Malone has plans to make disposable mani/pedi kits of her own in the coming years. “I’m starting to get a lot of customers asking about the kits, so I want to launch my own line,” she says. “I’m in the process now of getting all the raw materials. They just make for a really efficient service.”

SPAtaneity also uses products from Natural Kosmetics and BR Nails made by Balbpharm. Additionally, they have their own alternative paraffin wraps called “Ecofin,” which is made from a biodegradable product without harsh chemicals made to prevent pore clogging.

The salon does natural nail care services only; however, Malone recently started offering gel-polish due to its growing popularity. “But I always tell my nail techs to pull out the client consultation form to see if their nails are peeling or weak,” says Malone. “If they are, we won’t do gel-polish for them.”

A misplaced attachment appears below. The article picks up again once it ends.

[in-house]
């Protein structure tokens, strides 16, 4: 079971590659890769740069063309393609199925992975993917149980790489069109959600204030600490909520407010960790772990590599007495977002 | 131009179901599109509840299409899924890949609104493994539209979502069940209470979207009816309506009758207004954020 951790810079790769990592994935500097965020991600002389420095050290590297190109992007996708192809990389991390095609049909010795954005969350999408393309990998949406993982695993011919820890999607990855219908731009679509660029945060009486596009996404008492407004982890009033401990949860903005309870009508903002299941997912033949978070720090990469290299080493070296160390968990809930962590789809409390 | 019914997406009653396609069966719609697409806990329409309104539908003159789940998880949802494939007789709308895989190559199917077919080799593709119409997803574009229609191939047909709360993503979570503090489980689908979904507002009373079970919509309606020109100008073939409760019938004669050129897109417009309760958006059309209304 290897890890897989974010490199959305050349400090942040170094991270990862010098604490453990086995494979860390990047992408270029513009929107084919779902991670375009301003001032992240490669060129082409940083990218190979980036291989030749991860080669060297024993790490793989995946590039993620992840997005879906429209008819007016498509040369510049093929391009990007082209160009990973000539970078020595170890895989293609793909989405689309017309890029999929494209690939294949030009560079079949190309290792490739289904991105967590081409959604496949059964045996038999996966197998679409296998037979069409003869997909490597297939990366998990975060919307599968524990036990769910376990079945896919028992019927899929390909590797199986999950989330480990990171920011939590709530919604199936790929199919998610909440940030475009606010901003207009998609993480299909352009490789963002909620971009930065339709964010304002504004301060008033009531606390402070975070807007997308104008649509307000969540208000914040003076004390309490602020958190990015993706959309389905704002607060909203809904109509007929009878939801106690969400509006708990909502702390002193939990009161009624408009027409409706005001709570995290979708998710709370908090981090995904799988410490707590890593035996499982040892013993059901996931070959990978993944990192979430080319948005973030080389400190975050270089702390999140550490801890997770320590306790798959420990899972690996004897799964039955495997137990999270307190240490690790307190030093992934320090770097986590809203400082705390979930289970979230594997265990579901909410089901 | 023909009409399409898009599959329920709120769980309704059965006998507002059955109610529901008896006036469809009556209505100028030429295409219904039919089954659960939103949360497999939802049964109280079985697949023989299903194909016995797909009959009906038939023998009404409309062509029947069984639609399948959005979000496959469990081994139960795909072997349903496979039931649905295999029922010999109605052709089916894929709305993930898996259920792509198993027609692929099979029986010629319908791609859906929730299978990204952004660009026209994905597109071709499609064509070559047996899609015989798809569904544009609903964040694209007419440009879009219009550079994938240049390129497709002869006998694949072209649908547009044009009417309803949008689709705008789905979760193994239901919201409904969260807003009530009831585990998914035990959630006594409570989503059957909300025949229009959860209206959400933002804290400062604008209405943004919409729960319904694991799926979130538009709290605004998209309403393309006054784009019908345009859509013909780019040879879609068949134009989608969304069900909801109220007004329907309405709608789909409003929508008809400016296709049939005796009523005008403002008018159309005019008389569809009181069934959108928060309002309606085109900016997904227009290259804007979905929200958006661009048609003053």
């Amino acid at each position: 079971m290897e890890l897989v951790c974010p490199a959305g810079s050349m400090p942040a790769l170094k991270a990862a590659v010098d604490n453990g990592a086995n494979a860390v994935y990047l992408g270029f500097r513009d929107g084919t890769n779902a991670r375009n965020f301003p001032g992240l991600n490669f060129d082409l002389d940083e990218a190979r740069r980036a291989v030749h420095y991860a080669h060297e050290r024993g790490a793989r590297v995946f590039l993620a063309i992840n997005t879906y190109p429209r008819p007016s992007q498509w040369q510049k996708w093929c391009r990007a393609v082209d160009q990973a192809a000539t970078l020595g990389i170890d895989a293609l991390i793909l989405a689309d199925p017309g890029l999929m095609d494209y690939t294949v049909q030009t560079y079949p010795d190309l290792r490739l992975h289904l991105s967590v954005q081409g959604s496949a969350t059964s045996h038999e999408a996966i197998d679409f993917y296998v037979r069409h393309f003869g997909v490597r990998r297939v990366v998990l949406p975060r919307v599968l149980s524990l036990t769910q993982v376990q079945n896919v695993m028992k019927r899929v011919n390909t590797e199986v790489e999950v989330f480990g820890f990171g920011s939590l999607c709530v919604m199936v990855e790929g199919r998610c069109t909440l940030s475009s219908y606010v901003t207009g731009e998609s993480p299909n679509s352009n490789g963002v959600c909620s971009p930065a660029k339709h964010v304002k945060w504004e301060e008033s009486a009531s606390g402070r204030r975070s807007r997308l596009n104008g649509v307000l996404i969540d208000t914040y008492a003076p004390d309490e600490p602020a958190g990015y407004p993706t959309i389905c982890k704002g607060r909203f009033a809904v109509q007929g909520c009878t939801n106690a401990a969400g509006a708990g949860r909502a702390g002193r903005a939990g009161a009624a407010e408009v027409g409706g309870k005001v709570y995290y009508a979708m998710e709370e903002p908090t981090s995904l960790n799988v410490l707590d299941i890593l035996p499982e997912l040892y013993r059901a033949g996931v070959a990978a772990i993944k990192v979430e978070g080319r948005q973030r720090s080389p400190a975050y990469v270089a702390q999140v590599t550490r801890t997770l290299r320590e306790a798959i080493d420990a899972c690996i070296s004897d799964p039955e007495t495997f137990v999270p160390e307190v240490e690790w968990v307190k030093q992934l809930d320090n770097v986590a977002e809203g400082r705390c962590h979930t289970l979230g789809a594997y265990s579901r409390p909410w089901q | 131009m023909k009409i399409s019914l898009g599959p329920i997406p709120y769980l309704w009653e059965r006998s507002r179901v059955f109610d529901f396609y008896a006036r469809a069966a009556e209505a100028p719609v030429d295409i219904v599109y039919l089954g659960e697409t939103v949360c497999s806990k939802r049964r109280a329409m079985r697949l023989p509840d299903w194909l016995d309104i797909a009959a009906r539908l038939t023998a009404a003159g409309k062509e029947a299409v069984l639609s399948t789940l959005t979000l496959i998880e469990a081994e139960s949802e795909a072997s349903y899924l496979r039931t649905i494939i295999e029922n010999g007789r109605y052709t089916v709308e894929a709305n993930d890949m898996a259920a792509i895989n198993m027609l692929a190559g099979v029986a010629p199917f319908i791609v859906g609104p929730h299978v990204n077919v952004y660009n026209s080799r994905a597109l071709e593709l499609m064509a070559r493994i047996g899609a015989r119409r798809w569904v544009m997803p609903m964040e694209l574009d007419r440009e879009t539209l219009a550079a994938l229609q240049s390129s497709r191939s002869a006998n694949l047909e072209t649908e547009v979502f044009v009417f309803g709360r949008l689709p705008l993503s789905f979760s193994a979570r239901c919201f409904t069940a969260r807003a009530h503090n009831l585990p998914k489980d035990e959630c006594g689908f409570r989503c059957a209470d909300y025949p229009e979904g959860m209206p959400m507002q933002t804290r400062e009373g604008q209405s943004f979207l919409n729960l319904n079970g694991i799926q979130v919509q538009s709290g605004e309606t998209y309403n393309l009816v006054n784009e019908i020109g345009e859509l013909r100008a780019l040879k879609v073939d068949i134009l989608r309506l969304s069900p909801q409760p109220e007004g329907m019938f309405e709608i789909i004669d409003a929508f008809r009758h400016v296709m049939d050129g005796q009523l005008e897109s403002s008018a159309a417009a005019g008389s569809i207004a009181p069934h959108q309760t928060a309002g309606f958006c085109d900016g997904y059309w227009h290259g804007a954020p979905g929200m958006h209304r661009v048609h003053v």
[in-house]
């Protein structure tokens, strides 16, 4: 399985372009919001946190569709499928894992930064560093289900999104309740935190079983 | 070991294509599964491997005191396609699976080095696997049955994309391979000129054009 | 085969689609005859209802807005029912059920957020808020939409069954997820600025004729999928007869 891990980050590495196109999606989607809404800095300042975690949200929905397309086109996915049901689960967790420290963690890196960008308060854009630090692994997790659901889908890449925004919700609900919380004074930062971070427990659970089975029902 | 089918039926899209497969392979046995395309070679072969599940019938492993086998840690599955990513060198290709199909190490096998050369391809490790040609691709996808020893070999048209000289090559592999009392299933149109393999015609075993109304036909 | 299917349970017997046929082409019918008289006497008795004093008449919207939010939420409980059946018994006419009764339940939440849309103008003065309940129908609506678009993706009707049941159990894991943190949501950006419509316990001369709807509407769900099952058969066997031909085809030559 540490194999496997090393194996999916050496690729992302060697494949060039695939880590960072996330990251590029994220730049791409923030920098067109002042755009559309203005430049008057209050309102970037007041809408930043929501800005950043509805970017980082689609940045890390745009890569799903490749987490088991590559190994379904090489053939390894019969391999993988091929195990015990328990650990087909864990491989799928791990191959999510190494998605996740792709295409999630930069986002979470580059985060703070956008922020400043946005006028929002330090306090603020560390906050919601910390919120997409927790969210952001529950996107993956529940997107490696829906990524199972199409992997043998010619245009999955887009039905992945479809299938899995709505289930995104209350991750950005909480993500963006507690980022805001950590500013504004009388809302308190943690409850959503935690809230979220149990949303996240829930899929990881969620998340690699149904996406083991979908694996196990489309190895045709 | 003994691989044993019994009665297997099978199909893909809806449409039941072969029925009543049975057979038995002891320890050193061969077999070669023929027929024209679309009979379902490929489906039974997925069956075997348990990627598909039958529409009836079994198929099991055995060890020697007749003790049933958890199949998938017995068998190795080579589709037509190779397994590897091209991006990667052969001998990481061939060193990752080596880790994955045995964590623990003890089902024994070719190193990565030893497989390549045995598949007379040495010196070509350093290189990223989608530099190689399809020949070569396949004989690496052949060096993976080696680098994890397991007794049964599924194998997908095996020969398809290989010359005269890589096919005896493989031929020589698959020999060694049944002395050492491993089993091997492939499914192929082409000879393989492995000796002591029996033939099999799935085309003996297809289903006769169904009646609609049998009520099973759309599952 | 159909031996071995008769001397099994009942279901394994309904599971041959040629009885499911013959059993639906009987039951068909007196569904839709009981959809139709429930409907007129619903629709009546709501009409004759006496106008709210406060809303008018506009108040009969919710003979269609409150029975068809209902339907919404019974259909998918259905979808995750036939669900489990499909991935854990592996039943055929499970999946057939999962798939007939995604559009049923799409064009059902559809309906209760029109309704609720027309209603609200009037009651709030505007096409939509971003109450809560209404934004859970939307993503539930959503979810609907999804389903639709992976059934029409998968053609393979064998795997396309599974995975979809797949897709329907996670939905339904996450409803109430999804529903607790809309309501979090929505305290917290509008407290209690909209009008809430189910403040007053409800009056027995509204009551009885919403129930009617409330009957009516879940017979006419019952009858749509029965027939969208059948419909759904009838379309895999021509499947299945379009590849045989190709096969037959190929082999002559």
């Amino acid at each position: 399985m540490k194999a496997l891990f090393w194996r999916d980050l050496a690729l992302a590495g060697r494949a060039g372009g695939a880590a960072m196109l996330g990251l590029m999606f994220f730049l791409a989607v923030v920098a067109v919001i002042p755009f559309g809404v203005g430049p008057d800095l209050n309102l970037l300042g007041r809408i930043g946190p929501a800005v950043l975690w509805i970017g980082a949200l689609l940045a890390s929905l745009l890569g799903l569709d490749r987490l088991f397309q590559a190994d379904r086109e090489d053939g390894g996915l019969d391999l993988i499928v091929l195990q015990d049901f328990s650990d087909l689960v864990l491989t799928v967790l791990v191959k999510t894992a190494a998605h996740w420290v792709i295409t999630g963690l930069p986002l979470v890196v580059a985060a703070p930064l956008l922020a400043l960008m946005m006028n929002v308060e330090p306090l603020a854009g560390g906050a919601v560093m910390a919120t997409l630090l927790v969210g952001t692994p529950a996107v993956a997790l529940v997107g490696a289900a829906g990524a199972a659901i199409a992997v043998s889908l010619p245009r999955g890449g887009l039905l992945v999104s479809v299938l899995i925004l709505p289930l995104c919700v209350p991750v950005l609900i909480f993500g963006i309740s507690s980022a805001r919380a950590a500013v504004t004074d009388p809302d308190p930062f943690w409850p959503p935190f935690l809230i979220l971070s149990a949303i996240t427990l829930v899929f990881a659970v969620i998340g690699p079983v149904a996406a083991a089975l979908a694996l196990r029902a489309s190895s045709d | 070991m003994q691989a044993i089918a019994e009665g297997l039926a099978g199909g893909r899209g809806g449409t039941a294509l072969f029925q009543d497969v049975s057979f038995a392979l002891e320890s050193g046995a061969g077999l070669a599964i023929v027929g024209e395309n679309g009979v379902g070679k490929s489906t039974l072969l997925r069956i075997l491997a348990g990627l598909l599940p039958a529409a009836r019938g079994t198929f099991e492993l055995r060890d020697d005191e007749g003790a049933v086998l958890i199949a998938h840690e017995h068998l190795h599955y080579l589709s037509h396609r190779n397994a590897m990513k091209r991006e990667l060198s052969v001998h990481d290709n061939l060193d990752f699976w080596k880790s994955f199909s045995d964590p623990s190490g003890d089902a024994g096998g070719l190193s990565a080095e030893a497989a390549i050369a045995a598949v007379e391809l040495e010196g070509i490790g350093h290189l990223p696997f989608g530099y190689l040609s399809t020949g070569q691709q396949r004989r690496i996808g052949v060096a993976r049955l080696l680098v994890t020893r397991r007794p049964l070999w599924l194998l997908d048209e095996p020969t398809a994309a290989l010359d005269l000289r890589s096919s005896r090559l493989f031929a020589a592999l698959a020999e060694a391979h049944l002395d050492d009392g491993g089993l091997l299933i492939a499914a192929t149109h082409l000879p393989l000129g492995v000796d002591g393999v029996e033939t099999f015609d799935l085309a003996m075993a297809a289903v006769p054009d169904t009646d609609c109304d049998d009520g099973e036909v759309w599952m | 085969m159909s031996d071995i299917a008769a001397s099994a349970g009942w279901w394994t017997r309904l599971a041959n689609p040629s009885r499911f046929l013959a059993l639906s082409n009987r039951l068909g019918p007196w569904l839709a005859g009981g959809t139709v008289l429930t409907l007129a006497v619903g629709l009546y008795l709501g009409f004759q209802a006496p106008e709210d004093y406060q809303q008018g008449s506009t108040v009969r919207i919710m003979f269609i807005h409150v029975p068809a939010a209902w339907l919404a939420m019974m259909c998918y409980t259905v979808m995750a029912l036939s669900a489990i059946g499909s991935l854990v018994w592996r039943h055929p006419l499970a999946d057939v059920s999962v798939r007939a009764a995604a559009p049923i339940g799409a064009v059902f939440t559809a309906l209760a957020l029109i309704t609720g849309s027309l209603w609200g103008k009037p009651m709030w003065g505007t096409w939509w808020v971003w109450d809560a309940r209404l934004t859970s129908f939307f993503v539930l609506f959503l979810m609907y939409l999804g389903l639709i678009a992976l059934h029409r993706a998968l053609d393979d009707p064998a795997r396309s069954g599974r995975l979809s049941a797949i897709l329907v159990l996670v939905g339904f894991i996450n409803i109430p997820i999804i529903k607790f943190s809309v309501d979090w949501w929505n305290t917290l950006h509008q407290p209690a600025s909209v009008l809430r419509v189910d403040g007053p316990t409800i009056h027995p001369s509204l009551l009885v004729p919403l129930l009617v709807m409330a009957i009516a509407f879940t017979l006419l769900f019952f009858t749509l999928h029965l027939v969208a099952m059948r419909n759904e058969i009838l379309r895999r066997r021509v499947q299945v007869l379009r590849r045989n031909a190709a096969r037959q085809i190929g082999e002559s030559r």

The most popular treatment is the basic mani/pedi called the Eco-Essential, which runs $30 for a manicure and $45 for a pedicure. The other popular treatments are the Herbal Mist Treatment and the SPAtaneity Specialty, which includes an aromatherapy neck wrap, disposable kit, Ecofin, an extended massage, and polish. The SPAtaneity Specialty mani goes for $40, while the pedi is priced at $60.

 <p>SPAtaneity&rsquo;s manicure bar is comprised of five stations custom built to maximize space and give the salon a modern, urban-chic feel. The original brick and hand-painted signs that mark the location&rsquo;s past as an auto repair shop peek through.</p>


SPAtaneity exudes “urban-chic” with brick walls and smooth jazz piping in the background. A collection of elevated pedicure chairs and sleek manicure bars line the space. Malone opted against having televisions because she felt it would take away from the relaxing ambiance.